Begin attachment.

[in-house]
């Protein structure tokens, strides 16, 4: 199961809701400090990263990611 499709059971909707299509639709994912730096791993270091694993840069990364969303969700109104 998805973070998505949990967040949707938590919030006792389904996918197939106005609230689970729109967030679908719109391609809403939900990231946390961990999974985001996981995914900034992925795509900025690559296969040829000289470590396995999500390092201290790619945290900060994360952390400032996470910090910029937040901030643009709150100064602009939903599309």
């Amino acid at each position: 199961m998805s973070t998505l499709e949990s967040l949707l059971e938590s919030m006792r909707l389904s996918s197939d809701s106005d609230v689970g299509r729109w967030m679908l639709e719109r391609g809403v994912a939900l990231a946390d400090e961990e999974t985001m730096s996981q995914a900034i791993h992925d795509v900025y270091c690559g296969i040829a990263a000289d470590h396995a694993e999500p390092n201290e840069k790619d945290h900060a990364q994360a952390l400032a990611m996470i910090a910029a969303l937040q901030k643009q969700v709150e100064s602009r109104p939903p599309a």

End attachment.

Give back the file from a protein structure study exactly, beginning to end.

[in-house]
């Protein structure tokens, strides 16, 4: 199961809701400090990263990611 499709059971909707299509639709994912730096791993270091694993840069990364969303969700109104 998805973070998505949990967040949707938590919030006792389904996918197939106005609230689970729109967030679908719109391609809403939900990231946390961990999974985001996981995914900034992925795509900025690559296969040829000289470590396995999500390092201290790619945290900060994360952390400032996470910090910029937040901030643009709150100064602009939903599309």
């Amino acid at each position: 199961m998805s973070t998505l499709e949990s967040l949707l059971e938590s919030m006792r909707l389904s996918s197939d809701s106005d609230v689970g299509r729109w967030m679908l639709e719109r391609g809403v994912a939900l990231a946390d400090e961990e999974t985001m730096s996981q995914a900034i791993h992925d795509v900025y270091c690559g296969i040829a990263a000289d470590h396995a694993e999500p390092n201290e840069k790619d945290h900060a990364q994360a952390l400032a990611m996470i910090a910029a969303l937040q901030k643009q969700v709150e100064s602009r109104p939903p599309a």